Cat Travel Checklist: All the Things You Need
When vacation time rolls around, finding someone to care for your cat isn't always possible, and you unexpectedly may find yourself with a cat travel companion!
Unlike dogs, who will jump at the chance for a car ride, cats aren't really interested in joyrides. Their home is their kingdom, and leaving the castle can be stressful. One way to alleviate the stress (on both of you) is to create cat travel checklist — items that will keep your fur baby comfortable, happy and healthy on the road.
The safest way for your kitty to travel, even on short trips, is in a cat carrier. A sturdy carrier not only protects your pet from a possible impact but also deters her from getting tangled up in the driver's feet and the gas and brake pedals. A hard plastic model is a good choice for cat travel, and buckling it in the backseat with a seat belt adds an additional layer of safety. Be sure to face the carrier looking out so your kitty can check out the world around her. If she displays anxiety, place a towel or blanket over the gated door to block her view. Your carrier should be big enough that she can sit and stand comfortably, as well as turn around in, but not so big that she has room to roam. A carrier that is too big could result in her injury if your vehicle is involved in an accident or sudden braking.
Food and Water
Pack your feline friend's favorite cat food in easy-to-access containers. Instead of lugging around a giant bag of dry food, transport the kibble in a clear plastic container. Because your kitty can't drink out of water fountains, bring along bottled water so she has a fresh supply at all times. An inexpensive DIY pet travel bowl is ideal for travel. You can keep a small bowl of food in her container in case she gets hungry, but it's best to start out her food slowly to make sure she won't get sick in the car before giving her normal daily amount. Save the rest for when you reach your destination. Don't forget to bring her favorite cat treats to reward her for being good, and console her when she feels cooped up.
Most cats aren't trained to relieve themselves at a rest stop. Therefore, must-have (but not the most pleasant) items include a cat litter box, fresh litter, and a scoop. Traveling with your cat isn't the time to introduce her to a new type of litter, so use her regular brand in a travel-friendly jug with an easy-to-pour spout. Petfinder suggests stopping every two to three hours for bathroom and water breaks.
If you don't want to haul an extra item in your already-cramped car, your hard plastic cat carrier can be turned into a bed! Bring along your kitty's favorite pillows and blankets to line the carrier bottom so she can snuggle up inside. The familiar smell of her bedding will help her relax. Another option is to remove the top of the carrier, if possible, to give her more space when you're not cruising in the vehicle.
You don't need to bring your entire arsenal of toys when traveling with a cat. Instead, stock up on a few old favorites and add a few new playthings to keep her interest. Because you'll be in such close proximity, avoid noisy, jingling toys. The commotion could drive you a bit crazy. Remember, the key to successful cat travel is happy and stress-free for you, too! It's also a good idea to take some time to play with her when you're stopped so she can get her exercise. Spending all day sedentary in her cat carrier could cause her to act out once you reach your destination. By allowing her to exhaust some of that pent-up energy, she keeps her body healthy and could save you from having to deal with a diva kitty.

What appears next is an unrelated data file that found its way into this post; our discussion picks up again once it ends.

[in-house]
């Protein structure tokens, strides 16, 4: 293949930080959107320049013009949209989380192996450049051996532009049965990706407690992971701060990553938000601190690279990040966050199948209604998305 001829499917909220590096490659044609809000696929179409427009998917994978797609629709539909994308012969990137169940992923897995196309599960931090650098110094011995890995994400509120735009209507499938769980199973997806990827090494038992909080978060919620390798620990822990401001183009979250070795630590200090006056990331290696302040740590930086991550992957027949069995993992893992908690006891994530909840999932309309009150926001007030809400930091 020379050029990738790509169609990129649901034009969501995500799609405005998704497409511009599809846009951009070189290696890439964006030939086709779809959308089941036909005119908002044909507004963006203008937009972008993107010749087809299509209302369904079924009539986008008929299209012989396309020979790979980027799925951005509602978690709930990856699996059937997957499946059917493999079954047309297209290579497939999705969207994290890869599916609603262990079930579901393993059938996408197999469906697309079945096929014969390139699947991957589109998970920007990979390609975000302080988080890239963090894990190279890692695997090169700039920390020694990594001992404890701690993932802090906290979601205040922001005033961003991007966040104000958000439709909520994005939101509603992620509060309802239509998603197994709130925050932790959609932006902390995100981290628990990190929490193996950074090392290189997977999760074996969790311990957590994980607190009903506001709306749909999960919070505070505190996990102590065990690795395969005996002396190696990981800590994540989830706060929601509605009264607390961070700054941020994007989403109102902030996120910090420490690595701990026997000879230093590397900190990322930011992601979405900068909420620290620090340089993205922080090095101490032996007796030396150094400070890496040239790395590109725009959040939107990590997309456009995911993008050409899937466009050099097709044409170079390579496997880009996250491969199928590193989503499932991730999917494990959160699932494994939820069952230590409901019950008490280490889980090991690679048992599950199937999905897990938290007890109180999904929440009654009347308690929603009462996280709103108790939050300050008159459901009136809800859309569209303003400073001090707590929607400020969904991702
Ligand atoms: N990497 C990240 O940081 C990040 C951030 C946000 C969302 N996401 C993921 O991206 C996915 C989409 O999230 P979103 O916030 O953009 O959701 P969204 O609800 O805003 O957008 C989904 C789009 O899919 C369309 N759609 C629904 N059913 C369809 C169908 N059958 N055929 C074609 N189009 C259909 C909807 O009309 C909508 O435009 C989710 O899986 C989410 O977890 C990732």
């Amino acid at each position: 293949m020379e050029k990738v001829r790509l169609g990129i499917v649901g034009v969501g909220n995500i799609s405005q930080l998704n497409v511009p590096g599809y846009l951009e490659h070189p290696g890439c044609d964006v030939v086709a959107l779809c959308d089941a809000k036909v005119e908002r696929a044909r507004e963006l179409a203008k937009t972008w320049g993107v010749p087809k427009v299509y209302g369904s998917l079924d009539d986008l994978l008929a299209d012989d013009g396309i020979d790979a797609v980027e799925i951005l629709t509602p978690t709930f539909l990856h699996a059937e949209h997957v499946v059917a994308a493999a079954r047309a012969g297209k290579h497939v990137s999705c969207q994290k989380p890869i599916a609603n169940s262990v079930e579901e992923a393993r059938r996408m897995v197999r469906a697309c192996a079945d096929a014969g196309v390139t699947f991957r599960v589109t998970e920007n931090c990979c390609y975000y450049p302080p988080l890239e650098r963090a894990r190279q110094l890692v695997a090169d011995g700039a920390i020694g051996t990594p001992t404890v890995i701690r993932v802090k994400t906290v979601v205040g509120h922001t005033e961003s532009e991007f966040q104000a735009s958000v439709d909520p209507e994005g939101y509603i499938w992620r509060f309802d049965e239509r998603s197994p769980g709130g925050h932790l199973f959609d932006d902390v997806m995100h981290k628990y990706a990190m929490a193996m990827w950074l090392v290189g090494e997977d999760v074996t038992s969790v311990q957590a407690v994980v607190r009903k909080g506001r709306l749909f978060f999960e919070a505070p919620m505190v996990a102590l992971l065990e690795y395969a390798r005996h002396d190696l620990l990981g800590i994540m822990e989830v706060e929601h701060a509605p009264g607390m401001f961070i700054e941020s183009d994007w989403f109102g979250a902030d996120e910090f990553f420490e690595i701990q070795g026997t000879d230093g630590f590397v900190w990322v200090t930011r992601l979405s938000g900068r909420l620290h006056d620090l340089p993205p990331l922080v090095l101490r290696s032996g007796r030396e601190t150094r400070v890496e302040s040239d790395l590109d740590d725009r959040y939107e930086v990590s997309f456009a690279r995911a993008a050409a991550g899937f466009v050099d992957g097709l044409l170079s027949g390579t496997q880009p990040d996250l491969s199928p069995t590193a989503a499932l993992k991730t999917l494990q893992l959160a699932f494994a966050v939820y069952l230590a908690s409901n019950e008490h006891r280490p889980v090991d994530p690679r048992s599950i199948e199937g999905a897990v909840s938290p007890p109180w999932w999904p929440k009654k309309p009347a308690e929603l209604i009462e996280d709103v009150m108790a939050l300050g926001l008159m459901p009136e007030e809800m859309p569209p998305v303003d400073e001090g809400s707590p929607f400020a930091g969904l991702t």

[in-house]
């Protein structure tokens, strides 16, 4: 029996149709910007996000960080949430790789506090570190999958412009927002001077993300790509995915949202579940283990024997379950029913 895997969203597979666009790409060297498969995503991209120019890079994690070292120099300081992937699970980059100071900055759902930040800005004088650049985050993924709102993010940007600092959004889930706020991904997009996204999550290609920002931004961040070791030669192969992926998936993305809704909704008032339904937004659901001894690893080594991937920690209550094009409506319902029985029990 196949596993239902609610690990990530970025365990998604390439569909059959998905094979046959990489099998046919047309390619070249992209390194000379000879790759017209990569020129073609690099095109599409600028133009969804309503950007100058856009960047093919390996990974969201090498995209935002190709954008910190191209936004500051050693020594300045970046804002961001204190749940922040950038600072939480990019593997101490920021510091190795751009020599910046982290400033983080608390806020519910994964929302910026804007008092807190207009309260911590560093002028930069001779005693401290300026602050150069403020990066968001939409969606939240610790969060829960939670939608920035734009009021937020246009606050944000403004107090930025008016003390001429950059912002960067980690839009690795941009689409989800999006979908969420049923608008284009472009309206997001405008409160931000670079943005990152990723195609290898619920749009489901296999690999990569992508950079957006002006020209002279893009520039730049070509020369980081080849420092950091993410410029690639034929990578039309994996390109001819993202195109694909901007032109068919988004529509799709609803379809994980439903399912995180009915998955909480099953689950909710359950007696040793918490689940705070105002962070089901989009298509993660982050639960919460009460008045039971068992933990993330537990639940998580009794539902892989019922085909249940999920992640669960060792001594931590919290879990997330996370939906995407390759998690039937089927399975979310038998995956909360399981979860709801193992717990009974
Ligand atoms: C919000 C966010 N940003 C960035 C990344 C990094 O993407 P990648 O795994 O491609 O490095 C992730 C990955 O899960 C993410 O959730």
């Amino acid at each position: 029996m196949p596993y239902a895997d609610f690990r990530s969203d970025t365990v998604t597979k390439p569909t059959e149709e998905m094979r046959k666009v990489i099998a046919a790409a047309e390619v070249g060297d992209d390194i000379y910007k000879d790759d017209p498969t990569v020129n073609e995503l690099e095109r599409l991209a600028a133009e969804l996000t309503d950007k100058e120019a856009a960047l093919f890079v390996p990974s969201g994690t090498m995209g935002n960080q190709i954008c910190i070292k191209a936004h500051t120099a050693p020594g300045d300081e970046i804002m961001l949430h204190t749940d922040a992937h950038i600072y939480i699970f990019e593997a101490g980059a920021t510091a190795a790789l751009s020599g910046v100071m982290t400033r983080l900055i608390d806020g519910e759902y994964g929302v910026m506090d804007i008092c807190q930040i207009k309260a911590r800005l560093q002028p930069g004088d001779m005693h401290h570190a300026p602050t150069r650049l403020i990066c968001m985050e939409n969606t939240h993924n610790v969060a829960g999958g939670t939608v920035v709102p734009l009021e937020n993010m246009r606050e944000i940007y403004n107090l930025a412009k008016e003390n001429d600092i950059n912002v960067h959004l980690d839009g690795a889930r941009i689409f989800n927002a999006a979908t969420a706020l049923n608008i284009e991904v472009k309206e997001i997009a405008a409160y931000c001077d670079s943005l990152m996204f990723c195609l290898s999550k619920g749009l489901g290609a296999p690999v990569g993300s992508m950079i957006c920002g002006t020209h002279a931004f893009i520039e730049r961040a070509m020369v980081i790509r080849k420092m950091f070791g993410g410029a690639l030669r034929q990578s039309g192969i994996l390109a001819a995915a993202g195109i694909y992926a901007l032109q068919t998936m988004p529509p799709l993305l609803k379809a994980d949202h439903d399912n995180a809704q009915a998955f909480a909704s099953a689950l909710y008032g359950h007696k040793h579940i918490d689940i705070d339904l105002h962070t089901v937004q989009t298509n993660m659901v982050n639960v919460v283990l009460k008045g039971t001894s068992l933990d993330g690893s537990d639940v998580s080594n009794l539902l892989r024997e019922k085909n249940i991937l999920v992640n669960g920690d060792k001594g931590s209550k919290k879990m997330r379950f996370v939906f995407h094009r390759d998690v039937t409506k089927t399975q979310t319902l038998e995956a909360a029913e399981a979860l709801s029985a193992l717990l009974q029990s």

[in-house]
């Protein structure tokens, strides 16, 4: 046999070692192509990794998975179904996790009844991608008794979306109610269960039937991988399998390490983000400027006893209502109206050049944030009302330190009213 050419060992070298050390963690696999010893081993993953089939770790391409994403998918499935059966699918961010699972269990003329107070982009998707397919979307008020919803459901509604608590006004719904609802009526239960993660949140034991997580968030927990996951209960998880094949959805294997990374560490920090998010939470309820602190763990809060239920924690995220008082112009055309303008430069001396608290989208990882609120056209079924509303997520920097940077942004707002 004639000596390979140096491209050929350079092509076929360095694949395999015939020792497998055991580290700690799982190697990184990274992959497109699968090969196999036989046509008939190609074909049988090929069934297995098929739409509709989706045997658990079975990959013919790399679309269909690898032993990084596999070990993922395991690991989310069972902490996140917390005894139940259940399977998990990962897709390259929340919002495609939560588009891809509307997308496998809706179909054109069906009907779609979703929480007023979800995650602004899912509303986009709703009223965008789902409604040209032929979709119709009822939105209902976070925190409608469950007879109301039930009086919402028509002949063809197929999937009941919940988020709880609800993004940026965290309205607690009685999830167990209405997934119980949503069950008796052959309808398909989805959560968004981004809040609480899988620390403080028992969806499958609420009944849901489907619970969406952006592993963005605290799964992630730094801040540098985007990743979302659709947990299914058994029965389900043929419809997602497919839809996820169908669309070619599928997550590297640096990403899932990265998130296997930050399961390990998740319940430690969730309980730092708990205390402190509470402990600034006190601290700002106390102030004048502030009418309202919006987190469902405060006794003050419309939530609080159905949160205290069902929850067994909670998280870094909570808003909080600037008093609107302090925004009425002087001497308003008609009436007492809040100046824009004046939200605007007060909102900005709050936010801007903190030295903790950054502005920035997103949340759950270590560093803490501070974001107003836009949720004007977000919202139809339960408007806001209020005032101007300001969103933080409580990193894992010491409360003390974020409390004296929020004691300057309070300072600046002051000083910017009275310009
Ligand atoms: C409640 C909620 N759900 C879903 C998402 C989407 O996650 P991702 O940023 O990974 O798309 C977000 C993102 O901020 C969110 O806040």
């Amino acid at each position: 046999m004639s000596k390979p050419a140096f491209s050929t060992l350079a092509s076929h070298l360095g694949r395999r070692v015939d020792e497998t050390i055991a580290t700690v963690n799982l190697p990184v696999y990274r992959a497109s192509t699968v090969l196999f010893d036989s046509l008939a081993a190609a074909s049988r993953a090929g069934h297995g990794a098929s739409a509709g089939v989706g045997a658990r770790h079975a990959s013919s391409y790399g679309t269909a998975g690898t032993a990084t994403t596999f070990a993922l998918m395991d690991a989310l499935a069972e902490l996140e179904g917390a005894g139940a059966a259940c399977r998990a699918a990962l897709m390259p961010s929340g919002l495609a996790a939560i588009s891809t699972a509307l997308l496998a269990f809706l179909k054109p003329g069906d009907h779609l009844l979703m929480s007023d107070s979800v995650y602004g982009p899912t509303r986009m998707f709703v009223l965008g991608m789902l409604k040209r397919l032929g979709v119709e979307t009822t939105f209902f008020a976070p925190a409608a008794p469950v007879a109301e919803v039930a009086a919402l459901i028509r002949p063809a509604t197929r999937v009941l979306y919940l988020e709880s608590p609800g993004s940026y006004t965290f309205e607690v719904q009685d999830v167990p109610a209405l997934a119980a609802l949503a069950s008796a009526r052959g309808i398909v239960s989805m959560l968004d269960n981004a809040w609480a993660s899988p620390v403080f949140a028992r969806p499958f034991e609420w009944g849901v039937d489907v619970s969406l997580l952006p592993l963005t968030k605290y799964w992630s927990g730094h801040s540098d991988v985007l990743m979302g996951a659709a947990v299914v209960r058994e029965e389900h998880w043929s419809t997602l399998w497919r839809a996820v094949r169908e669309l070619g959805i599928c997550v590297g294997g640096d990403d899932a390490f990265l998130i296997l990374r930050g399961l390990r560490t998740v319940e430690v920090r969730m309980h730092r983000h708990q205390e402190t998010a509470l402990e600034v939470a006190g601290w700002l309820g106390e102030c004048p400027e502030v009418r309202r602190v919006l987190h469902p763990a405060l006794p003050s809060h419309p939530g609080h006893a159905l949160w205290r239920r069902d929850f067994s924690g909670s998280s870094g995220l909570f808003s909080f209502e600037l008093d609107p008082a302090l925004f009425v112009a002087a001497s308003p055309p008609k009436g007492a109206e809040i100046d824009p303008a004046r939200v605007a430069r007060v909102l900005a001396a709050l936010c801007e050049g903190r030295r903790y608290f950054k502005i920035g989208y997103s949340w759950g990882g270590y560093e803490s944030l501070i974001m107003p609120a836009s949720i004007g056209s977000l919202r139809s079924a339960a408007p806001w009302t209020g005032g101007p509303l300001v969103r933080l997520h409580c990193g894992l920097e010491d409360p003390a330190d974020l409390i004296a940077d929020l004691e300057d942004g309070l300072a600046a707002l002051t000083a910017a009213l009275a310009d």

It might seem a bit excessive to bring along something for your cat to sharpen her claws on while you're on vacation, but if she is used to getting her scratch on, you would rather it be on her scratch post than on some expensive furniture at the hotel or house you're staying at.
ID and Photos
Before leaving home, confirm that your cat's collar and ID tag are secure. In the event your cat escapes, have recent photos on hand to share with locals as well as on social media. If you make a pit stop somewhere to let your cat out of her carrier to relieve herself make sure that the windows are not down for her to escape.
Veterinarian Contact Information
In today's world with smart phones, this may be something that you can access on the go, but if you reach an area on your trip without a great signal, you will want to be able to contact the veterinarian in case something happens to your cat. It is a good idea to keep your normal veterinarian's contact information with you to call to let them know, but you should also do some research ahead of time to find a vet at your vacation destination. This will make life much less stressful than trying to find a good vet after something has happened to your cat.
If you have multiple cats that you are planning on bringing with you it is best to have separate carriers for them to ride in, even if they are used to spending time together. This, again, will help keep them safe in case of an accident. It can also prevent them from getting tired of one another having to constantly climb over one another to get comfortable.
Using a cat travel checklist to prepare for your trip will ensure you don't forget anything to keep your cat happy and healthy.
Christine O'Brien is a writer, mom, and long-time cat parent whose two Russian Blues rule the house. Her work also appears in Care.com, What to Expect, and Fit Pregnancy, where she writes about pets, pregnancy, and family life. Find and follow her on Instagram and Twitter @brovelliobrien.
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